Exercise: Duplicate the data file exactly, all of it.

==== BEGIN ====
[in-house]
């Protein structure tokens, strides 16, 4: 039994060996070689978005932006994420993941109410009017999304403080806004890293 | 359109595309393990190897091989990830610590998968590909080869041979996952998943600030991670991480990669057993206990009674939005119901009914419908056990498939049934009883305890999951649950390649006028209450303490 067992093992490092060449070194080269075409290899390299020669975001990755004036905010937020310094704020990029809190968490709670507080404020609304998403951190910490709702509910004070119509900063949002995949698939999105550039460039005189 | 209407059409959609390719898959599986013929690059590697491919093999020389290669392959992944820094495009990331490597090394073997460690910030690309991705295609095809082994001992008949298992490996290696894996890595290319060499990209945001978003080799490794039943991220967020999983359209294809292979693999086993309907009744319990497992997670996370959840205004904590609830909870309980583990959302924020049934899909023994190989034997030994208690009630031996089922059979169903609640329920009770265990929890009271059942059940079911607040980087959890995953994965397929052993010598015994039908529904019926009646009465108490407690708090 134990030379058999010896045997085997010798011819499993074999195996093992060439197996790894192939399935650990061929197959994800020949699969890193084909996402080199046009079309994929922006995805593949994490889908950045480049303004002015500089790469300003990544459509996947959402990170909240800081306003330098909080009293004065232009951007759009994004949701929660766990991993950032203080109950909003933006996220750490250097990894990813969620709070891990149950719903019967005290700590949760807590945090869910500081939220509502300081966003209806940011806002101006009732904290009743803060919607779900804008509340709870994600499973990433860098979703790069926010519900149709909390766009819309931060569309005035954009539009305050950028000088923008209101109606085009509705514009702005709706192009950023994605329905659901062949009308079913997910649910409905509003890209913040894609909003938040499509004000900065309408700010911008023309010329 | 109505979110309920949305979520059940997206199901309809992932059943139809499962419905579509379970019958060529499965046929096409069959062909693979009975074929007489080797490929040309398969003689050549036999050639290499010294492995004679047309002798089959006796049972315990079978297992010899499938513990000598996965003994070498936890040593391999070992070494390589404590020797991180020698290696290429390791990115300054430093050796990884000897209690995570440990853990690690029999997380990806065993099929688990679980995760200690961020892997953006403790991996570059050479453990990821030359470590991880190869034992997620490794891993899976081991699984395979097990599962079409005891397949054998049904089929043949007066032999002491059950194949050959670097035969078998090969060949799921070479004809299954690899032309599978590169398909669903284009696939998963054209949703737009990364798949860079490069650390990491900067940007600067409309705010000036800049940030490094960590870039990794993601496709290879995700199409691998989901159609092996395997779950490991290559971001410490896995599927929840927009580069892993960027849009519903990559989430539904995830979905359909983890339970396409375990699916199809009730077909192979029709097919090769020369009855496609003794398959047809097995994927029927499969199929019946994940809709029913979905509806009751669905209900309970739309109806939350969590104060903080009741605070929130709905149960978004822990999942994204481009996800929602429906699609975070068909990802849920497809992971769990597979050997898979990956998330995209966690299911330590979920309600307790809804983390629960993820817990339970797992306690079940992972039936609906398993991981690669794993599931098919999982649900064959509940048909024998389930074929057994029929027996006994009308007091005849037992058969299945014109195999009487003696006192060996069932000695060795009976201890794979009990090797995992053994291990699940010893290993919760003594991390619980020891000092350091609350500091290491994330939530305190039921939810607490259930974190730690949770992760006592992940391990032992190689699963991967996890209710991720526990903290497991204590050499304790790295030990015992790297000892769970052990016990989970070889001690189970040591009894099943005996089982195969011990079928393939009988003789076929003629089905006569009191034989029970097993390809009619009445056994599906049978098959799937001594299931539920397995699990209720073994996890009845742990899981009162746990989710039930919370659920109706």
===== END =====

[in-house]
């Protein structure tokens, strides 16, 4: 039994060996070689978005932006994420993941109410009017999304403080806004890293 | 359109595309393990190897091989990830610590998968590909080869041979996952998943600030991670991480990669057993206990009674939005119901009914419908056990498939049934009883305890999951649950390649006028209450303490 067992093992490092060449070194080269075409290899390299020669975001990755004036905010937020310094704020990029809190968490709670507080404020609304998403951190910490709702509910004070119509900063949002995949698939999105550039460039005189 | 209407059409959609390719898959599986013929690059590697491919093999020389290669392959992944820094495009990331490597090394073997460690910030690309991705295609095809082994001992008949298992490996290696894996890595290319060499990209945001978003080799490794039943991220967020999983359209294809292979693999086993309907009744319990497992997670996370959840205004904590609830909870309980583990959302924020049934899909023994190989034997030994208690009630031996089922059979169903609640329920009770265990929890009271059942059940079911607040980087959890995953994965397929052993010598015994039908529904019926009646009465108490407690708090 134990030379058999010896045997085997010798011819499993074999195996093992060439197996790894192939399935650990061929197959994800020949699969890193084909996402080199046009079309994929922006995805593949994490889908950045480049303004002015500089790469300003990544459509996947959402990170909240800081306003330098909080009293004065232009951007759009994004949701929660766990991993950032203080109950909003933006996220750490250097990894990813969620709070891990149950719903019967005290700590949760807590945090869910500081939220509502300081966003209806940011806002101006009732904290009743803060919607779900804008509340709870994600499973990433860098979703790069926010519900149709909390766009819309931060569309005035954009539009305050950028000088923008209101109606085009509705514009702005709706192009950023994605329905659901062949009308079913997910649910409905509003890209913040894609909003938040499509004000900065309408700010911008023309010329 | 109505979110309920949305979520059940997206199901309809992932059943139809499962419905579509379970019958060529499965046929096409069959062909693979009975074929007489080797490929040309398969003689050549036999050639290499010294492995004679047309002798089959006796049972315990079978297992010899499938513990000598996965003994070498936890040593391999070992070494390589404590020797991180020698290696290429390791990115300054430093050796990884000897209690995570440990853990690690029999997380990806065993099929688990679980995760200690961020892997953006403790991996570059050479453990990821030359470590991880190869034992997620490794891993899976081991699984395979097990599962079409005891397949054998049904089929043949007066032999002491059950194949050959670097035969078998090969060949799921070479004809299954690899032309599978590169398909669903284009696939998963054209949703737009990364798949860079490069650390990491900067940007600067409309705010000036800049940030490094960590870039990794993601496709290879995700199409691998989901159609092996395997779950490991290559971001410490896995599927929840927009580069892993960027849009519903990559989430539904995830979905359909983890339970396409375990699916199809009730077909192979029709097919090769020369009855496609003794398959047809097995994927029927499969199929019946994940809709029913979905509806009751669905209900309970739309109806939350969590104060903080009741605070929130709905149960978004822990999942994204481009996800929602429906699609975070068909990802849920497809992971769990597979050997898979990956998330995209966690299911330590979920309600307790809804983390629960993820817990339970797992306690079940992972039936609906398993991981690669794993599931098919999982649900064959509940048909024998389930074929057994029929027996006994009308007091005849037992058969299945014109195999009487003696006192060996069932000695060795009976201890794979009990090797995992053994291990699940010893290993919760003594991390619980020891000092350091609350500091290491994330939530305190039921939810607490259930974190730690949770992760006592992940391990032992190689699963991967996890209710991720526990903290497991204590050499304790790295030990015992790297000892769970052990016990989970070889001690189970040591009894099943005996089982195969011990079928393939009988003789076929003629089905006569009191034989029970097993390809009619009445056994599906049978098959799937001594299931539920397995699990209720073994996890009845742990899981009162746990989710039930919370659920109706």